Mongsil -- Film Review
EmptyBottom Line: Melodramatic weeper that's not nearly as lyrical as it thinks it is.
BUSAN, South Korea -- Based on a story by Kwon Jeong-saeng, "Mongsil" is a harrowing period drama about a young girl bounced back and forth between her mother, step-mother, father, and a kindly stranger as she struggles to care for her younger sister in the years at the end of World War II and the beginning of the Korean War. Abjectly miserable and unapologetically gut-wrenching, "Mongsil" loses its way for being simply too much misfortune to have any real impact. It is the cinematic equivalent of donor fatigue.
The same festivals and distributors that showed an interest in Kim So-yong's superior "Treeless Mountain" may take an interest in "Mongsil." The subject matter is similar -- both are about young sisters trying to get by after their mother dumps them with a reluctant relative -- but "Mongsil's" lack of hope and unrelenting suffering will make it a hard sell almost everywhere, including at home in Korea.
Mongsil (Hwang Solwhy) and her mother flee a brutal, alcoholic man in 1947 and run smack into much of the same with the mother's new husband. Almost immediately, Mongsil becomes an indentured slave, particularly after a son is born to her mom. Eventually, she's shuffled back to her biological father, whose new wife (there's no mention of any official divorces) actually shows her some affection. She dies shortly after her daughter Nannam (Park Minjung) is born, and it's just the two of them for the rest of the story. There's a quasi-happy ending when Nannam is adopted into a wealthy, stable home.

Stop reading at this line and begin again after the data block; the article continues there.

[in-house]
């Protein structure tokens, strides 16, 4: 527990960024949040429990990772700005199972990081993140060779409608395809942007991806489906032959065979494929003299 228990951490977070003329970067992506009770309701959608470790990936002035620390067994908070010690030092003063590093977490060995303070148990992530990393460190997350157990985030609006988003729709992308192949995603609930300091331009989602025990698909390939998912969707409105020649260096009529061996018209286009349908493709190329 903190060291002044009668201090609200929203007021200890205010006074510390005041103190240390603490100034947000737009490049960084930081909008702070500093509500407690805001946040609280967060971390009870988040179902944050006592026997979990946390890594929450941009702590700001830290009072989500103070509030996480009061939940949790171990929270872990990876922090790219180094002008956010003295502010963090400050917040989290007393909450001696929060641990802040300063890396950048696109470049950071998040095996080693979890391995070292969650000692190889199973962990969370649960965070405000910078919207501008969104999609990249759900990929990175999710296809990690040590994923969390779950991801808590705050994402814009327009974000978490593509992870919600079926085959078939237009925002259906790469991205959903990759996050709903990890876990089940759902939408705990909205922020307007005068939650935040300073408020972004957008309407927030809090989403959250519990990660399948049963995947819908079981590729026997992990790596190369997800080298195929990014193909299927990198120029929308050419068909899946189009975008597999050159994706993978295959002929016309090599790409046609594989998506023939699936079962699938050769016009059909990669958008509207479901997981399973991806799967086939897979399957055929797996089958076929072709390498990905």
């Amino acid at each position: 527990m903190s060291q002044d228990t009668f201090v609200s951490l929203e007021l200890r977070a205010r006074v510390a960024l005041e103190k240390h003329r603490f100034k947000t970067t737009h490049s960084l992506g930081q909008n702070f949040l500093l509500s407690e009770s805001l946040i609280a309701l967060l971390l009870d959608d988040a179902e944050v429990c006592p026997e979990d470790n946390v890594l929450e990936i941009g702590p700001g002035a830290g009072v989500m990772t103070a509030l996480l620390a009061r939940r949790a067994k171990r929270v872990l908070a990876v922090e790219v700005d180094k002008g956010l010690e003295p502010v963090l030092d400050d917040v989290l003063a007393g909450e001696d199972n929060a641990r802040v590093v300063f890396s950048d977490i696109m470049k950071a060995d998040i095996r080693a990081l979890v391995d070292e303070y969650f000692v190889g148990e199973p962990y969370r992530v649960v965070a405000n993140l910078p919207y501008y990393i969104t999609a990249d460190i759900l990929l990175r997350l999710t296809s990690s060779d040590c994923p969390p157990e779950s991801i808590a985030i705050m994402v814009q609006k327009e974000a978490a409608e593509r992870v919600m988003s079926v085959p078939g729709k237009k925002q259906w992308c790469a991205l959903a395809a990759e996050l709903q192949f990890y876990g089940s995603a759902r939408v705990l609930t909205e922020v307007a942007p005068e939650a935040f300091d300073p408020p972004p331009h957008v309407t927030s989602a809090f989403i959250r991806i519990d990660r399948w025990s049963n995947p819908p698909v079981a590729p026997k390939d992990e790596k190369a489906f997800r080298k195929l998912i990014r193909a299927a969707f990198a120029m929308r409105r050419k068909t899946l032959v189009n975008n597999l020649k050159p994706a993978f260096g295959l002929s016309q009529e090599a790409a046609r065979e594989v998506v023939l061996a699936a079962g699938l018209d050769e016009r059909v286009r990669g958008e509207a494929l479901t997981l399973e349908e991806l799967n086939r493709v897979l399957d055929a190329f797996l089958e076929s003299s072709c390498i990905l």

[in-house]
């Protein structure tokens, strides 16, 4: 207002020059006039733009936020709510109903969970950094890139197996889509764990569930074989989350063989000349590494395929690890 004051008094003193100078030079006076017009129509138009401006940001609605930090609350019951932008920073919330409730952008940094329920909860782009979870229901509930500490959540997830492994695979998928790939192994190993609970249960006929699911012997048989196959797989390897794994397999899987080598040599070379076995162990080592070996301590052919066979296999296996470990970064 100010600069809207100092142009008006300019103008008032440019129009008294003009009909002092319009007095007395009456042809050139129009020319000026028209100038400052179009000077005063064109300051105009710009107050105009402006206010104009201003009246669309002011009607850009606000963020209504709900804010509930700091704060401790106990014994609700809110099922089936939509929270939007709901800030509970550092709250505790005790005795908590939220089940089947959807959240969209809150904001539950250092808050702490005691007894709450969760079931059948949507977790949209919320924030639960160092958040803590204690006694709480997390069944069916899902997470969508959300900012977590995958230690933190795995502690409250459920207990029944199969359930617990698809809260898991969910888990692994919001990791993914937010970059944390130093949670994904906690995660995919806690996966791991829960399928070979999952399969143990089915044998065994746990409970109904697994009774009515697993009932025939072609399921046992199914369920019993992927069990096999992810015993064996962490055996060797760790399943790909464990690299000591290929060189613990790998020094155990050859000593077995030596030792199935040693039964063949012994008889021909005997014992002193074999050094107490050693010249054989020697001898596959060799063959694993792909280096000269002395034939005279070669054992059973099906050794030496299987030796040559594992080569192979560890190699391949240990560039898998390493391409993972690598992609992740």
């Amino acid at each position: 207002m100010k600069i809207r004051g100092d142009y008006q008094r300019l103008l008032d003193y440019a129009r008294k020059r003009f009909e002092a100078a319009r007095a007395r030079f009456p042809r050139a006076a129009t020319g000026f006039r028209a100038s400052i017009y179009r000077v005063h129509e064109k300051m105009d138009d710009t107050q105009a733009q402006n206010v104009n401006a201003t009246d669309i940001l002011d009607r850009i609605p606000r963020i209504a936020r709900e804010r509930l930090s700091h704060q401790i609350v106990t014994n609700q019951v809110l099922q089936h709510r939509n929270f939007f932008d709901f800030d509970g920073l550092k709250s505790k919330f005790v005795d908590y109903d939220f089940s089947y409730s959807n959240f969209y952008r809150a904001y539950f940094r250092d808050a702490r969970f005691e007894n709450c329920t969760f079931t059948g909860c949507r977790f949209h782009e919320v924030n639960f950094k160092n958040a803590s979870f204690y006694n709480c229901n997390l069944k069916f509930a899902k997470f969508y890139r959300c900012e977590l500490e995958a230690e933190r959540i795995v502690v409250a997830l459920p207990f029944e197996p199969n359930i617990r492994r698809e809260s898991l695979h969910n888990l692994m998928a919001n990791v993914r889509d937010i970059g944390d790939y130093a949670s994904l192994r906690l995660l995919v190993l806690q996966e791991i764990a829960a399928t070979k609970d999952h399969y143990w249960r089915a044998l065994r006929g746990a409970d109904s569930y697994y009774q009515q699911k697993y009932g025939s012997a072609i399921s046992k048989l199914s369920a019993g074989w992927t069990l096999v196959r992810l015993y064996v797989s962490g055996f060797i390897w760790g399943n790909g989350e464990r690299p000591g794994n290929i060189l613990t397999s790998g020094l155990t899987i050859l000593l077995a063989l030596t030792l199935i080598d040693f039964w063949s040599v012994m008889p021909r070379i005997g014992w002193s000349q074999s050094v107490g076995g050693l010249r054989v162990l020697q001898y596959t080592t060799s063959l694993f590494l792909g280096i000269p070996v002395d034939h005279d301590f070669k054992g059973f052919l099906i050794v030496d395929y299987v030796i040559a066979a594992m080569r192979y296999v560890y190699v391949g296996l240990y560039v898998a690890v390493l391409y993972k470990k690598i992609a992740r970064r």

Though structured in a delicately literary way (there are intertitles that serve as chapter breaks) "Mongsil" boils down to an inordinate amount of crying, runny noses, and crawling through dirt and/or snow-all in painfully overexposed HD and, very often, oddly framed shots that carry on too long. That might be acceptable if there was a stronger sense of reason behind Mongsil's blind devotion to her negligent parents and a more gradual strengthening of her resiliency. But there's not. Director Lee Jisang's modern eye leans toward condemning the rules of propriety of mid-century Korean society that force the behavior that affects everyone so intensely, but the film's historical tone creates a disconnect with contemporary reality. Not much has changed, making "Mongsil" something of a missed opportunity.
Venue: Pusan International Film Festival -- Korean Cinema Today
Sales: Cinema Dal
Production company: Jisang Film
Cast: Hwang Solwhy, Seo Kyeonghwa, Park Minjung, Kim Joongki
Director: Lee Jisang
Screenwriter: Lee Jisang
Producer: Kim Ilkwon
Director of Photography: Lee Jisang
Music: Sim Hyungjung
Editor: Kang Mija
No rating, 91 minutes